5 Daily Fantasy Baseball Value Plays for 5/16/19

With production being highly variable on a night-to-night basis, daily fantasy baseball plays a bit differently than other sports.

An 0-for-4 dud from a chalky high-priced slugger is a lot more common than a total dud from a top-priced NBA player or even than a stinker from a top quarterback or running back.

That means that it's not uncommon for value plays to end up doing the heavy lifting in carrying your lineup. The fact that they can be the difference between a good and a great lineup isn't much different than other sports, but value plays being able to make up for a whiff on a high-priced play completely is somewhat unique.

Let's get right into it and take a look at the top value options on today's slate.

Miguel Sano, 3B, Minnesota Twins ($2,500)

Sano has finally been activated from the injured list, so double-check the Minnesota Twins' lineup once it becomes official to make sure he's starting tonight. If he does start, this is a fun spot to play him.

It doesn't seem like he's dealing with any ill-effects of his injury, having gone yard twice while adding four doubles and racking up 9 RBI over 10 minor league rehab games.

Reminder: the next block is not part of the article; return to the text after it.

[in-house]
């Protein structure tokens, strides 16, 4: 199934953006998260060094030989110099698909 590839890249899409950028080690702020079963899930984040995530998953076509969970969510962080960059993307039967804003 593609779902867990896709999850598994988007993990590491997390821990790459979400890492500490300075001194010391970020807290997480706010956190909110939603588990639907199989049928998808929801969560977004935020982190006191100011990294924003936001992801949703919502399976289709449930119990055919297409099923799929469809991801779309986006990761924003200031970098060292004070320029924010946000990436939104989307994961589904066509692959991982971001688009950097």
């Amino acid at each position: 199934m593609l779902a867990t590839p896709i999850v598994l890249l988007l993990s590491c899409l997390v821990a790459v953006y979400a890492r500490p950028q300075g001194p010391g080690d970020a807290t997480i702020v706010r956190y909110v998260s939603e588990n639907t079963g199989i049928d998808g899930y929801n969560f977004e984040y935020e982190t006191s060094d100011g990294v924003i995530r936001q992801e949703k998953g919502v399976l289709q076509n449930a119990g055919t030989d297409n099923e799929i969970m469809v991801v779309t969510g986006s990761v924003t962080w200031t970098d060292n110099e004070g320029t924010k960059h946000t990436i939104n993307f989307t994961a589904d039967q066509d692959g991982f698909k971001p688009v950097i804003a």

Last season was a down year for Sano, struggling to the tune of a .295 wOBA (though still notching a solid .199 ISO). That came with only a .286 BABIP, though, while his previous career-worstBABIP was .329 and his career average sits at .348 (even after the down year). He was still hitting the ball incredibly well, with a 42.5% hard-hit rate, 15.0% soft-hit rate and 41.2% fly-ball rate, so that dip in production is another thing we probably don't need to worry too much about.

That leaves us with a guy boasting a career .347 wOBA and .233 ISO for $2,500, which is pretty easy to like. And that's before we sweeten the deal with the Twins' 4.83 implied total and matchup with Erik Swanson, who has an uninspiring 4.67 skill-interactive ERA (SIERA) over his first six major league games.

Kyle Farmer, C, Cincinnati Reds ($2,100)

Farmer is flexing some serious power this year, with five home runs and 13 RBI through only 52 plate appearances. That comes on the back of a 40.0% hard-hit rate (in line with last year's 38.9%) and a 40.0% fly-ball rate (not far off his 45.4% from 288 Triple-A plate appearances last year).

That power should immediately turn some heads when it's priced only $100 above the minimum salary, and even though Chicago's Jose Quintana brings a 3.78 SIERA to the table, Farmer's cheap enough to be worth an upside play anyway. That becomes especially true since he's got the platoon advantage, as Quintana struggled to the tune of a 4.42 xFIP against right-handed hitters last year and is giving them a 36.8% hard-hit rate so far in 2019.

Our models are high on Farmer tonight, projecting him as the second-best point-per-dollar value on the slate.

J.P. Crawford, SS, Seattle Mariners ($2,300)

The Seattle Mariners have a respectable 4.67-run implied total of their own against Twins righty Michael Pineda.